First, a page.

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From wagyu beef to melons, Japan’s $3 trillion coronavirus rescue comes under fire

TOKYO – As the coronavirus jolts Japan, the government’s huge stimulus package has come under fire from hard-hit restaurant owners for channelling funds for items like wagyu beef, melons and tourism rather than accelerating help for firms with burning cash needs.

The restaurant industry’s struggles highlight a larger problem in Japan’s revival plan, which at US$2.2 trillion (S$3.1 trillion) is the size of Italy’s economy but is still falling short of sufficient support to an important segment – small businesses which employ 70 per cent of the nation’s workforce.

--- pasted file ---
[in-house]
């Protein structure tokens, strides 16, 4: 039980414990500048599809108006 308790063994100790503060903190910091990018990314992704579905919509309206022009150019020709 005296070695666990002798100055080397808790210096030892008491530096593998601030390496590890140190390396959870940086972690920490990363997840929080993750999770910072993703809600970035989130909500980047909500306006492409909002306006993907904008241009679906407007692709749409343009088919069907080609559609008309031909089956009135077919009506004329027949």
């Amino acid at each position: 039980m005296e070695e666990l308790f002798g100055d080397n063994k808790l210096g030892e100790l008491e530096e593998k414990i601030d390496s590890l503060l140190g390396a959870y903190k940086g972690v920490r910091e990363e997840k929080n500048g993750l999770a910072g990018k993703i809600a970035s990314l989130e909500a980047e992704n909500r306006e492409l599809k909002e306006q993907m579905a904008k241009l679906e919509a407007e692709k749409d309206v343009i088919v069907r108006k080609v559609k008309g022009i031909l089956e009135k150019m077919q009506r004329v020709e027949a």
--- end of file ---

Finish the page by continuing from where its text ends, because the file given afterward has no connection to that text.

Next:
That puts at risk Japan’s recovery from the worst postwar recession it is now facing. The US$232 billion restaurant industry is crucial to boosting growth as it, together with lodging, creates about 1.3 million new jobs a year, or roughly 17 per cent of all the new employment.

More than 190 small businesses including 30 restaurant operators have gone bust during the current health crisis.

Yet, the government’s slow response in pushing through billions of dollars stuck in paperwork is threatening the same fate for many more firms in urgent need of cash to pay salaries and rents.

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